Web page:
“The fact is, Mary, that man needs somebody to take care of him ; for he never thinks of himself. They say he has got the consumption ; but he hasn’t, any more than I have. It is just the way he neglects himself,—preaching, talking, and visiting ; nobody to take care of him, and see to his clothes, and nurse him up when he gets a little hoarse and run down. Well, I suppose if I am unregenerate, I do know how to keep things in order ; and if I should keep such a man’s soul in his body, I should be doing some good in the world ; because, if ministers don’t live, of course they can’t convert anybody. Just think of his saying that I could be a comfort to him! I told him that it was perfectly ridiculous. ‘And besides,’ says I, ‘what will everybody think?’ I thought that I had really talked him out of the notion of it last night; but there he was in again this morning, and told me he had derived great encouragement from what I had said. Well, the poor man really is lonesome,—his mother’s dead, and he hasn’t any sisters. I asked him why he didn’t go and take Miss Olladine Slocum : everybody says she would make a first-rate minister’s wife.”
“Well, and what did he say to that ? ” said Mary.
“Well, something really silly, — about my looks,” said Cerinthy, looking down.
Mary looked up, and remarked the shining black hair, the long dark lashes lying down over the glowing cheek, where two arch dimples were nestling, and said, quietly,—
“Probably he is a man of taste, Cerinthy ; I advise you to leave the matter entirely to his judgment.”
“You don’t, really, Mary ! ” said the damsel, looking up. “Don’t you think it would injure him, if I should?”
“I think not, materially,” said Mary.
“Well,” said Cerinthy, rising, “the men will be coming home from the mowing, before I get home, and want their supper. Mother has got one of her headaches on this afternoon, so I can’t stop any longer. There isn’t a soul in the house knows where anything is, when I am gone. If I should ever take it into my head to go off, I don’t know what would become of father and mother. I was telling mother, the other day, that I thought unregenerate folks were of some use in this world, any way.”
“Does your mother know anything about it ? " said Mary.
“Oh, as to mother, I believe she has been hoping and praying about it these three months. She thinks that I am such a desperate case, it is the only way I am to be brought in, as she calls it. That’s what set me against him at first ; but the fact is, if girls will let a man argue with them, he always contrives to get the best of it. I am kind of provoked about it, too. But, mercy on us! be is so meek, there is no use of getting provoked at him. Well, I guess I will go home and think about it.”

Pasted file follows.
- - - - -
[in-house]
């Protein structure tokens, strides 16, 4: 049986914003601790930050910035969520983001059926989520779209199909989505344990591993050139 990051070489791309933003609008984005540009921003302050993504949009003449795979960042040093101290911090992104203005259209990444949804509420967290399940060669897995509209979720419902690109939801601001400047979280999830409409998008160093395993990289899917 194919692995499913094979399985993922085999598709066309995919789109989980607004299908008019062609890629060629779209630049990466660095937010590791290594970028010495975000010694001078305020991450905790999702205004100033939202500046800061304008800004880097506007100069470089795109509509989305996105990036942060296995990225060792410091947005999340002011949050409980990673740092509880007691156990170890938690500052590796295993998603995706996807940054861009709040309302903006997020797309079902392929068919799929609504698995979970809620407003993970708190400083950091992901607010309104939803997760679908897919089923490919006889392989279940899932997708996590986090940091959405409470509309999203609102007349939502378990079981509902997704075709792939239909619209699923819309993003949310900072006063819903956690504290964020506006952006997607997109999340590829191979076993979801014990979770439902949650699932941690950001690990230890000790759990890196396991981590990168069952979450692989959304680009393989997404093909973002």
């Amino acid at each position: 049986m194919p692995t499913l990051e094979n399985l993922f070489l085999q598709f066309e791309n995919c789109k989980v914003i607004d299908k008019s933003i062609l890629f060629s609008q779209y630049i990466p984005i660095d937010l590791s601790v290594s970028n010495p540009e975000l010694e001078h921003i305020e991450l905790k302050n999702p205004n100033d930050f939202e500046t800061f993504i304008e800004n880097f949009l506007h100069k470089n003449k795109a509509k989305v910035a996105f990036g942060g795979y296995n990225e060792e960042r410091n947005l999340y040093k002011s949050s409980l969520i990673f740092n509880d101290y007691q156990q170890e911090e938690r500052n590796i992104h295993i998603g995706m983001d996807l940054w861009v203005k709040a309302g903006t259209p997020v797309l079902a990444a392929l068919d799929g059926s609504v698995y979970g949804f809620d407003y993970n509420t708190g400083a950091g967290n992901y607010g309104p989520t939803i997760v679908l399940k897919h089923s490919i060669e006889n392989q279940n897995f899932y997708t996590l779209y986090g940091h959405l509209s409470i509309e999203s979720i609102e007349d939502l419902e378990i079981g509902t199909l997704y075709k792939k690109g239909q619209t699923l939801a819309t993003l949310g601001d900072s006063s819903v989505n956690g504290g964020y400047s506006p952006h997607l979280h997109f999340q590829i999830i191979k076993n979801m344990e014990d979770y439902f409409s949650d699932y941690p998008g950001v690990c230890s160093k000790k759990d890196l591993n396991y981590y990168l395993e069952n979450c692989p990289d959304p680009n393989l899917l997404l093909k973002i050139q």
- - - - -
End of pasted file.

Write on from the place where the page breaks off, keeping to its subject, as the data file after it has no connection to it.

As she turned to go, she looked really pretty. Her long lashes were wet with a twinkling moisture, like meadow-grass after a shower ; and there was a softened, childlike expression stealing over the careless gayety of her face.
Mary put her arms round her with a gentle caressing movement, which the other returned with a hearty embrace. They stood locked in each other’s arms, —the glowing, vigorous, strong-hearted girl, with that pale, spiritual face resting on her breast, as when the morning, songful and radiant, clasps the pale silver moon to her glowing bosom.
“Look here now, Mary,” said Cerinthy; “your folks are all gone. You may as well walk with me. It’s pleasant now.”
“Yes, I will,” said Mary ; “wait a minute, till I get my bonnet.”
In a few moments the two girls were walking together in one of those little pasture foot-tracks which run so cozily among huckleberry and juniper bushes, while Cerinthy eagerly pursued the subject she could not leave thinking of. Their path now wound over high ground that overlooked the distant sea, now lost itself in little copses of cedar and pitch-pine, and now there came on the air the pleasant breath of new hay, which mowers were harvesting in adjoining meadows.
They walked on and on, as girls will; because, when a young lady has once fairly launched into the enterprise of telling another all that he said, and just how he looked, for the last three months, walks are apt to be indefinitely extended.
Mary was, besides, one of the most seductive little confidantes in the world. She was so pure from selfishness, so heartily and innocently interested in what another was telling her, that people in talking with her found the subject constantly increasing in interest,—although, if they really had been called upon afterwards to state the exact portion in words which she added to the conversation, they would have been surprised to find it so small.
In fact, before Cerinthy Ann had quite finished her confessions, they were more than a mile from the cottage, and Mary began to think of returning, saying that her mother would wonder where she was, when she came home.
[To be continued.]
- * Copyright secured by the Author in Great Britain and France.↩